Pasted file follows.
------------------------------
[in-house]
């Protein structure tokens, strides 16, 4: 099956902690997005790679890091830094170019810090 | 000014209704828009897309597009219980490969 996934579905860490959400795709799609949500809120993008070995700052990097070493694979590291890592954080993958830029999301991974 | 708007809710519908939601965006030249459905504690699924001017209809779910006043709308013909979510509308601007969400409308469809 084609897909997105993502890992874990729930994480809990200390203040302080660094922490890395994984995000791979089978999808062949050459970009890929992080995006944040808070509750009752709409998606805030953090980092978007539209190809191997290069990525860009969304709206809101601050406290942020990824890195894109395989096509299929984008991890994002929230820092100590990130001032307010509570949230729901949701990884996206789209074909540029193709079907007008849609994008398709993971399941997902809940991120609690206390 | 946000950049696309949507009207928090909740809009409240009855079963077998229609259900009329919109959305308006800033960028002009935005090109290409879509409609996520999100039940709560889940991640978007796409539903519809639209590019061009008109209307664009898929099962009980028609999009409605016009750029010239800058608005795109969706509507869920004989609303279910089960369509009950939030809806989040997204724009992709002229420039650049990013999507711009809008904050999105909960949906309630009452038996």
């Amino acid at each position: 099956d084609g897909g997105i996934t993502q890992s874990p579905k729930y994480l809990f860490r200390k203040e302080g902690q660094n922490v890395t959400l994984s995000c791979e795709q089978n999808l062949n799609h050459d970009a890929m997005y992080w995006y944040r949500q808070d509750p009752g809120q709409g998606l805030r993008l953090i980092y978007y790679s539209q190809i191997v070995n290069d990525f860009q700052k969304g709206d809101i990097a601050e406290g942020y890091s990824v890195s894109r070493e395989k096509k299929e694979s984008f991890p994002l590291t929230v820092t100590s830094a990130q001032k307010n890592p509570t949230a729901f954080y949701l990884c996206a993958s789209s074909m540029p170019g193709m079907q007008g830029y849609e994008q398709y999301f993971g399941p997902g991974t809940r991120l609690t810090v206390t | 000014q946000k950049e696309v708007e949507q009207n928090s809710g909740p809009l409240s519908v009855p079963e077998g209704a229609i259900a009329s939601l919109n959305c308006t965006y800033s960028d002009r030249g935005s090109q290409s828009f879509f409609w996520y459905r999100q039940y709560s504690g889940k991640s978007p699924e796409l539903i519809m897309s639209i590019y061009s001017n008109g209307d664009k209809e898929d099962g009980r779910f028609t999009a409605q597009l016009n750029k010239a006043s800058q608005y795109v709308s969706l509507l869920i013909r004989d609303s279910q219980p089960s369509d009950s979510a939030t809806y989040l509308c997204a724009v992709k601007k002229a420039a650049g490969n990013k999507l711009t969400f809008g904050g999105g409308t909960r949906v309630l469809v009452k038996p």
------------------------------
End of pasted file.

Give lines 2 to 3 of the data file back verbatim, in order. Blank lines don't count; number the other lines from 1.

């Protein structure tokens, strides 16, 4: 099956902690997005790679890091830094170019810090 | 000014209704828009897309597009219980490969 996934579905860490959400795709799609949500809120993008070995700052990097070493694979590291890592954080993958830029999301991974 | 708007809710519908939601965006030249459905504690699924001017209809779910006043709308013909979510509308601007969400409308469809 084609897909997105993502890992874990729930994480809990200390203040302080660094922490890395994984995000791979089978999808062949050459970009890929992080995006944040808070509750009752709409998606805030953090980092978007539209190809191997290069990525860009969304709206809101601050406290942020990824890195894109395989096509299929984008991890994002929230820092100590990130001032307010509570949230729901949701990884996206789209074909540029193709079907007008849609994008398709993971399941997902809940991120609690206390 | 946000950049696309949507009207928090909740809009409240009855079963077998229609259900009329919109959305308006800033960028002009935005090109290409879509409609996520999100039940709560889940991640978007796409539903519809639209590019061009008109209307664009898929099962009980028609999009409605016009750029010239800058608005795109969706509507869920004989609303279910089960369509009950939030809806989040997204724009992709002229420039650049990013999507711009809008904050999105909960949906309630009452038996």
């Amino acid at each position: 099956d084609g897909g997105i996934t993502q890992s874990p579905k729930y994480l809990f860490r200390k203040e302080g902690q660094n922490v890395t959400l994984s995000c791979e795709q089978n999808l062949n799609h050459d970009a890929m997005y992080w995006y944040r949500q808070d509750p009752g809120q709409g998606l805030r993008l953090i980092y978007y790679s539209q190809i191997v070995n290069d990525f860009q700052k969304g709206d809101i990097a601050e406290g942020y890091s990824v890195s894109r070493e395989k096509k299929e694979s984008f991890p994002l590291t929230v820092t100590s830094a990130q001032k307010n890592p509570t949230a729901f954080y949701l990884c996206a993958s789209s074909m540029p170019g193709m079907q007008g830029y849609e994008q398709y999301f993971g399941p997902g991974t809940r991120l609690t810090v206390t | 000014q946000k950049e696309v708007e949507q009207n928090s809710g909740p809009l409240s519908v009855p079963e077998g209704a229609i259900a009329s939601l919109n959305c308006t965006y800033s960028d002009r030249g935005s090109q290409s828009f879509f409609w996520y459905r999100q039940y709560s504690g889940k991640s978007p699924e796409l539903i519809m897309s639209i590019y061009s001017n008109g209307d664009k209809e898929d099962g009980r779910f028609t999009a409605q597009l016009n750029k010239a006043s800058q608005y795109v709308s969706l509507l869920i013909r004989d609303s279910q219980p089960s369509d009950s979510a939030t809806y989040l509308c997204a724009v992709k601007k002229a420039a650049g490969n990013k999507l711009t969400f809008g904050g999105g409308t909960r949906v309630l469809v009452k038996p």